Why Payments Are Hard, Even For Apple And Google
We hear a lot of chatter about new payment services, and who’s competing in the space, and obviously who’ll win the space or own a big piece of it. Lately we’ve seen some movement when both Apple and Google announced new payment options for digital publishers and exchanged a few blows. So are the giants going to displace PayPal soon?
The problem with discussions about payments is that they are often times misinformed. Dominating payments requires much more than having the most users with credit cards or a huge take rate on digital content. The payments ecosystem is complex, but has a few archetypes of players (what I call wallets, networks, methods, and engagement drivers). Both Google and Apple are in the network realm—they own relationships with paying customers. Presumably, Apple wants to go beyond iTunes and applications and Google wants to go beyond advertisements—both high margin, digital segments—and break into general availability. All the more fun—the two companies are choosing similar strategies to this end.
In terms of core competence, both companies are facing some difficulties; interestingly enough, each company is strong where the other is weak. Google is weak on customer service, Apple is weak on technology-driven risk management.
Customer service is much needed in payments—because there’s movement of money back and forth that complicates matters and raises questions from buyers and sellers, because you limit accounts, fight fraud and losses, and more. Google has shown many times that whenever people and human interaction are involved it fails, and feedback from users of Google Checkout supports that. So growth will be limited by how well Google can serve its customers and scale customer support. This is something Google didn’t execute on well enough in the past.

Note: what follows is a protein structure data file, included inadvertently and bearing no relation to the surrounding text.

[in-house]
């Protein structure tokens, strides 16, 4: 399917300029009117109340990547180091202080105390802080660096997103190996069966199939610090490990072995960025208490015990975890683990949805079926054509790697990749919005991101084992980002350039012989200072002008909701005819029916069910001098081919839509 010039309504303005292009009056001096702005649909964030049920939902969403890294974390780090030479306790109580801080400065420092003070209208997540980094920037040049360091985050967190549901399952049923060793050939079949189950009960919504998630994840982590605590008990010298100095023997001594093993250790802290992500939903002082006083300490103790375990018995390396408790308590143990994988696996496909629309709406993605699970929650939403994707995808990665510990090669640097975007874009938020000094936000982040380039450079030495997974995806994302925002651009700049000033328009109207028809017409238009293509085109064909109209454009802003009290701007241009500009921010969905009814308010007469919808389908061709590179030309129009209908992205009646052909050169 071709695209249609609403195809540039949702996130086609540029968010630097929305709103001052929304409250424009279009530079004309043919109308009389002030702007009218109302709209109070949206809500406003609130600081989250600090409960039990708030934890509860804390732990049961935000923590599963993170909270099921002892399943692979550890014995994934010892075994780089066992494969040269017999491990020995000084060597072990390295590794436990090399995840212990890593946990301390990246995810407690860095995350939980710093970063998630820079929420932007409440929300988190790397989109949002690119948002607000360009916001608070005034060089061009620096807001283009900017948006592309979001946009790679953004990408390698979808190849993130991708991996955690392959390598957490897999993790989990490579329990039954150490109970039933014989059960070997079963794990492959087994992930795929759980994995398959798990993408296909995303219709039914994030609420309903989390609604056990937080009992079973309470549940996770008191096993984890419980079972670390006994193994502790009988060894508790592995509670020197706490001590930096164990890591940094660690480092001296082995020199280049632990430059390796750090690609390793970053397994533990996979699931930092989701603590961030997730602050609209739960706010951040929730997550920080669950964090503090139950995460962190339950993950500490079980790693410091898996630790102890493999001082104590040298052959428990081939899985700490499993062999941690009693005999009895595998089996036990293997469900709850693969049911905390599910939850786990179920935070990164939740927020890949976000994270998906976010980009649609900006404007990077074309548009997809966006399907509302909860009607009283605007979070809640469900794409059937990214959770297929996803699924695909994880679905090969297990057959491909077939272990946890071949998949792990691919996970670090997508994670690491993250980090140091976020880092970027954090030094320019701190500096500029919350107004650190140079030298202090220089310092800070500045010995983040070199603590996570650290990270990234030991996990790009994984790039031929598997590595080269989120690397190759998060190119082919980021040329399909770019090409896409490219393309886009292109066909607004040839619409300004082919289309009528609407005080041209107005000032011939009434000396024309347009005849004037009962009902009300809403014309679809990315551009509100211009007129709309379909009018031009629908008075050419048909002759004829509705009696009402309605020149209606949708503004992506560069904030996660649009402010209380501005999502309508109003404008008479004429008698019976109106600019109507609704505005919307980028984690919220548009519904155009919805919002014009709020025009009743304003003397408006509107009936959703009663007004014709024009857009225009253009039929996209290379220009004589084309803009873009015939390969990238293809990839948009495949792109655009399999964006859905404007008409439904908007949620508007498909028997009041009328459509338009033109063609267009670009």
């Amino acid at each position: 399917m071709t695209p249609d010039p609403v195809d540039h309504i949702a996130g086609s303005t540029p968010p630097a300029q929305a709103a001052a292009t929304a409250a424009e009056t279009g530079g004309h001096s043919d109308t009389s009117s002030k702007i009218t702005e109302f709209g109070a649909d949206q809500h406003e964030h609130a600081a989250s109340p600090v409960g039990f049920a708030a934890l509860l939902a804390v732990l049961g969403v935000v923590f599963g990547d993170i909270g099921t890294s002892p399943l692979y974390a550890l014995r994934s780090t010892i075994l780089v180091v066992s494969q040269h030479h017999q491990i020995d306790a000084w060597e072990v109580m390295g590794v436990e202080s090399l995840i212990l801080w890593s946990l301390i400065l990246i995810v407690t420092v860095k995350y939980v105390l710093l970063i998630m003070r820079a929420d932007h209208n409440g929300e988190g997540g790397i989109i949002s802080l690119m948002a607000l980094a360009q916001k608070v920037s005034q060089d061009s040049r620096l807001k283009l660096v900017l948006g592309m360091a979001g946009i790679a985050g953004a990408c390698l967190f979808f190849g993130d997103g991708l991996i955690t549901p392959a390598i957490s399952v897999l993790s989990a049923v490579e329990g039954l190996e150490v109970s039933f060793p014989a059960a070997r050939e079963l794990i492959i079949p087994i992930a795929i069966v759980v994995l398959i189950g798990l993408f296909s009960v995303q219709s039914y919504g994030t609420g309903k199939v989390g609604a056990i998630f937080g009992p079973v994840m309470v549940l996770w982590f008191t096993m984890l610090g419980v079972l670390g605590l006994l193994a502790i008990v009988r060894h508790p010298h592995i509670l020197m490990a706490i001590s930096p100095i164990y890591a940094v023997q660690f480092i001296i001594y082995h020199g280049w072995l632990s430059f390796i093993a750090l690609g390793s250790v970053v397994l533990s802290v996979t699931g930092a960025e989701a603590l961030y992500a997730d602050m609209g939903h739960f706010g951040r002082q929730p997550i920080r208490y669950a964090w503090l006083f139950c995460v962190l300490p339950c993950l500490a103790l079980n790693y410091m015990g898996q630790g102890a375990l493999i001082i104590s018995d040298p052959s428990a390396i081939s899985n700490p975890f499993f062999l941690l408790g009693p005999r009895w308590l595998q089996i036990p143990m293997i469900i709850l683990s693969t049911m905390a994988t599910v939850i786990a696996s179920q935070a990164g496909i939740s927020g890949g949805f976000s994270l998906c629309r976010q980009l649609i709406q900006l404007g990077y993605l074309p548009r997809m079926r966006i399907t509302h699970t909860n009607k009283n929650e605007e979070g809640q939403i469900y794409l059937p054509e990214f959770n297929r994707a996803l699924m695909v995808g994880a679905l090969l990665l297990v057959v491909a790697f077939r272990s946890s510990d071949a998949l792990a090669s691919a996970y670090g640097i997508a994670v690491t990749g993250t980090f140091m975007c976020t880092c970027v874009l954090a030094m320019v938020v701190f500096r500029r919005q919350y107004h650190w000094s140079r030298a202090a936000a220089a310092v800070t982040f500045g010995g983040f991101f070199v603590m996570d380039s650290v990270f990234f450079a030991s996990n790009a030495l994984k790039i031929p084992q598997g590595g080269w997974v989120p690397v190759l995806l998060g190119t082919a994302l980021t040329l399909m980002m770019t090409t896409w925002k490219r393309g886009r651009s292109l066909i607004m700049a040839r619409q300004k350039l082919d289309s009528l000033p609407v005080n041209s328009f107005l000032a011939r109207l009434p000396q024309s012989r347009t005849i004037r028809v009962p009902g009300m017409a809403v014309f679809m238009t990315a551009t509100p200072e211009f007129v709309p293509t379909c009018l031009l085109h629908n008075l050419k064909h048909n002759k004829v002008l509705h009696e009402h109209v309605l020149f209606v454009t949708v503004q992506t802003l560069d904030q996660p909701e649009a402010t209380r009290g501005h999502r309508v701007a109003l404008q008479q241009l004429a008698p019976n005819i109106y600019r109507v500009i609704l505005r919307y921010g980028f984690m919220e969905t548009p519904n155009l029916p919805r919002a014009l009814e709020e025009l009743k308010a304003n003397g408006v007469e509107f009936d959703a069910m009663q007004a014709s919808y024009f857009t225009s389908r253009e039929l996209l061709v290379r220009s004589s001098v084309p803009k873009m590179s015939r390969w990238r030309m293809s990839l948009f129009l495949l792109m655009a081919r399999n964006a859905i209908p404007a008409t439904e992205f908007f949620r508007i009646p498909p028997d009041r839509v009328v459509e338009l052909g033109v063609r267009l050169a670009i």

Technology is the second point—as I like to say, risk assessment in payments is technology-driven and a core part of the product (together with fulfillment and experience). A company going into payments needs to be able to detect fraudulent behavior in realtime, track money movements to prevent money laundering, catch and limit hacked accounts and more. Apple is awesome with experience and customer service, but the hardcore software technology piece, especially on the payments side, seems lacking (and last year’s fraud cases in iTunes, involving account hacking and payment fraud, are a good example). There’s a reason why PayPal needed Max Levchin and a bunch of very intelligent people in an around-the-clock effort to work on stopping fraud and managing risk. It’s a tough job – and you need to get better at it than PayPal, which has been optimizing on risk for 10 years (and still faces a lot of problems). Creating this capability in a large corporation is not a trivial undertaking, and I’m not sure Apple has what it takes.